July 24, 2013
Nate Silver is, perhaps, the undisputed king of big data. In The New York Times, Margaret Sullivan writes that his "probability-based" way of looking at politics bucks convention. Sullivan suggests that Silver's data-driven world view is disruptive, although the writer has undeniable "star power." Big data expertise is considered a fairly hot commodity. A prominent California university has announced a new online master's degree program that could train future Silvers -- but at a tune of $60,000, it is not precisely cheap.
The School of Information at the University of California, Berkeley, has created an online master's degree in information and data science, reports San Francisco Business Times. The new program is touted as the first of its kind, consisting of 27 units in math, programming, statistics and other pertinent subjects. Students need to spend one week on campus, but the rest of the course work is offered online through 2U, Inc.'s web-based platform, according to a UC Berkeley press release, which adds that the program was created to curb a "national shortage of data scientists."
"This new degree program is in response to a dramatically growing need for well-trained big-data professionals who can organize, analyze and interpret the deluge of often messy and unorganized data available from the web, sensor networks, mobile devices and elsewhere," AnnaLee Saxenian, dean of the I School, said in the school's press release.
Wired reports that in the last few years, big names like Nate Silver and Paul DePodesto, inspiration for the movie Moneyball, have generated a great deal of demand for those "steeped in the ways of data science." According to the UC Berkeley press release, a 2011 report from the McKinsey Institute projected that by 2018, the U.S. may face a shortage of up to 190,000 workers and 1.5 million managers and analysts who know how to use big data to make critical business decisions.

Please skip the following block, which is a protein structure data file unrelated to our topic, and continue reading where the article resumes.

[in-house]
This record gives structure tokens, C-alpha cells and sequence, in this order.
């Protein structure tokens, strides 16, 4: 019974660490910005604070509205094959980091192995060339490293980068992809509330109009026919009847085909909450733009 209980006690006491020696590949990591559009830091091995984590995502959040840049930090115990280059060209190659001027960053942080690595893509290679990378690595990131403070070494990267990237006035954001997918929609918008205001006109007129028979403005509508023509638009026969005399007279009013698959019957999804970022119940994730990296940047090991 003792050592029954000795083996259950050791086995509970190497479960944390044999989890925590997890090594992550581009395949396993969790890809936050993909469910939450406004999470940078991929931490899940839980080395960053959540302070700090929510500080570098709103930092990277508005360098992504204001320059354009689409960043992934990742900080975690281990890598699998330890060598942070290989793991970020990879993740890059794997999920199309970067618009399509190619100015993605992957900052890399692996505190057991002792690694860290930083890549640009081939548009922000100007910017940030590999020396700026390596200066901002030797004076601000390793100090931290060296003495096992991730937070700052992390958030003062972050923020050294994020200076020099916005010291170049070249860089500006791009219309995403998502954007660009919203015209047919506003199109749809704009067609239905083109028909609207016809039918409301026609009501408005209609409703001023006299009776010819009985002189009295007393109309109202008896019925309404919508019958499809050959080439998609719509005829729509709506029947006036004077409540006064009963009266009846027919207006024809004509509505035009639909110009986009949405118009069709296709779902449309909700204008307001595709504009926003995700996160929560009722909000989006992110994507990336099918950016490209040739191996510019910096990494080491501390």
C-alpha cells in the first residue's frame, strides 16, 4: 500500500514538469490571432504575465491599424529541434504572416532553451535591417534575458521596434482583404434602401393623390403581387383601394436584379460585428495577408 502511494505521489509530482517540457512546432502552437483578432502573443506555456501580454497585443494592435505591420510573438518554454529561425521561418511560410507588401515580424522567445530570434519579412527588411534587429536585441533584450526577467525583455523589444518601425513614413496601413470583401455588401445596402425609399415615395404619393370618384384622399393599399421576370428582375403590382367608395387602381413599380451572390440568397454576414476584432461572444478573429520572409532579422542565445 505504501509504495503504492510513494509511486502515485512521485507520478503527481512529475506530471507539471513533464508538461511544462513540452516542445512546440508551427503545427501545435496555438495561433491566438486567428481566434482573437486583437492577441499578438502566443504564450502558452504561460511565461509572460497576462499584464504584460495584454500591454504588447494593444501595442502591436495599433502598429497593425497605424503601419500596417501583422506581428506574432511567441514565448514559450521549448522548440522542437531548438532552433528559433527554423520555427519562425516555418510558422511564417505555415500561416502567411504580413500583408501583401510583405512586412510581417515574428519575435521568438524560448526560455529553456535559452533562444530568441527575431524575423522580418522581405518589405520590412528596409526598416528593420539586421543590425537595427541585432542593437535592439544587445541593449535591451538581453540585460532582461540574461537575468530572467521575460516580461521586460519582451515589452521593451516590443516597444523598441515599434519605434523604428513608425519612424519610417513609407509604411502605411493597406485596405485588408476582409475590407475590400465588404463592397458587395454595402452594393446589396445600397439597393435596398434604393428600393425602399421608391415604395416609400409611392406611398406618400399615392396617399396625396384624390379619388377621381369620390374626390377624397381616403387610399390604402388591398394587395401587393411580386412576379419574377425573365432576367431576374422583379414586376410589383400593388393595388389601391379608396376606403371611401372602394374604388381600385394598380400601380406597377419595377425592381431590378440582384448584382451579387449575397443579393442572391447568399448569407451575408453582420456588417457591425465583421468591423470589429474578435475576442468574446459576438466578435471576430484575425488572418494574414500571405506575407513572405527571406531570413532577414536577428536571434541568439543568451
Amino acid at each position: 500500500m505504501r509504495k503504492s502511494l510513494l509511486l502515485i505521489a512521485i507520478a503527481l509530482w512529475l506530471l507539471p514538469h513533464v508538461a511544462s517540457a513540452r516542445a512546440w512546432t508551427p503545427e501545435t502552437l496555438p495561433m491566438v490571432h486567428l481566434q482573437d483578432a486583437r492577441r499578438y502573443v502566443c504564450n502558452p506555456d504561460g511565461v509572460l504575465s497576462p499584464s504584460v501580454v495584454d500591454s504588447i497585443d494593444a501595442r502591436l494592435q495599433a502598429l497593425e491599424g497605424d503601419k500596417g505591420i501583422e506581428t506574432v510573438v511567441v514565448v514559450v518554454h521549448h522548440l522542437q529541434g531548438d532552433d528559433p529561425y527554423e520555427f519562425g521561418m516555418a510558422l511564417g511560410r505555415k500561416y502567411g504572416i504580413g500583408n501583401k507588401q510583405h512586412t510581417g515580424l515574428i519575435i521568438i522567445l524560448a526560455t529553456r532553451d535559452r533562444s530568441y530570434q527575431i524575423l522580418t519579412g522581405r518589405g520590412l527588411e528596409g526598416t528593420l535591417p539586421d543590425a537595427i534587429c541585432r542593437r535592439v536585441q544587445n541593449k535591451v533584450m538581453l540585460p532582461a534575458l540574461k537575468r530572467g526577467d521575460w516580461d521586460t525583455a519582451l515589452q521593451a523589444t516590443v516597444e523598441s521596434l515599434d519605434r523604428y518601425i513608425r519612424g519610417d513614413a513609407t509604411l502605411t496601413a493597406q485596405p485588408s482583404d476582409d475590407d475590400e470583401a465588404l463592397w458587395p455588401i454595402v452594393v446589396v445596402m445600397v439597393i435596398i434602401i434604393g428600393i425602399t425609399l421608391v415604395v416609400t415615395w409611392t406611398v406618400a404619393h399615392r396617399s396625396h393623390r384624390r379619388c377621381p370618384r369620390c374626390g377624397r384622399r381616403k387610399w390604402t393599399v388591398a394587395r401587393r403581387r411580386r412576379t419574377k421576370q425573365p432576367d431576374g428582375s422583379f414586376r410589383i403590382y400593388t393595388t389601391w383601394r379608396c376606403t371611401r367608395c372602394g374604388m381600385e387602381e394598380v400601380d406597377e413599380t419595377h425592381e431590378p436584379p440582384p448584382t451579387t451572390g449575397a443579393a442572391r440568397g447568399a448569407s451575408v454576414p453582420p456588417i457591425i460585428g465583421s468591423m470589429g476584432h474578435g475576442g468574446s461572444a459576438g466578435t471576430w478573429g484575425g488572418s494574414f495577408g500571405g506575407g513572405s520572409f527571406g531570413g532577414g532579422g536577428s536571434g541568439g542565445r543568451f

"We are awash with data, but the expertise to analyze and exploit that data is in short supply. The mission of the MIDS degree is to provide that expertise," Hal Varian, a professor emeritus at the I School and chief economist with Google, said in the UC Berkeley press release.
Wired notes that the program, which would probably take from 12 to 20 months, has a price tag of $60,000. Berkeley estimates that "entry-level" data scientists in the San Francisco Bay Area can earn between $110,000 and $130,000 a year, but according to Wired, there is no guarantee students with graduate degrees in data science would land those positions, and in fact, a 2011 EMC survey found that only 40 percent of data scientists had a master's degree or better. Silver and DePodesta have bachelor's degrees, reports Wired.
Nonetheless, Wired suggests that the program could be an important means of getting more qualified workers into the field.
Compiled by Aimee Hosler
"Nate Silver Went Against the Grain for Some at The Times," nytimes.com, July 22, 2013, Margaret Sullivan
"School of Information announces first online Master of Information and Data Science degree," berkeley.edu, July 17, 2013, Kathleen Maclay
"UC Berkeley creates online master's degree in 'big data,'" bizjournals.com, July 17, 2013, Steven E.F. Brown
"Want to Be the Next Nate Silver? That'll Cost You $60,000," wired.com, July 17, 2013, Klint Finley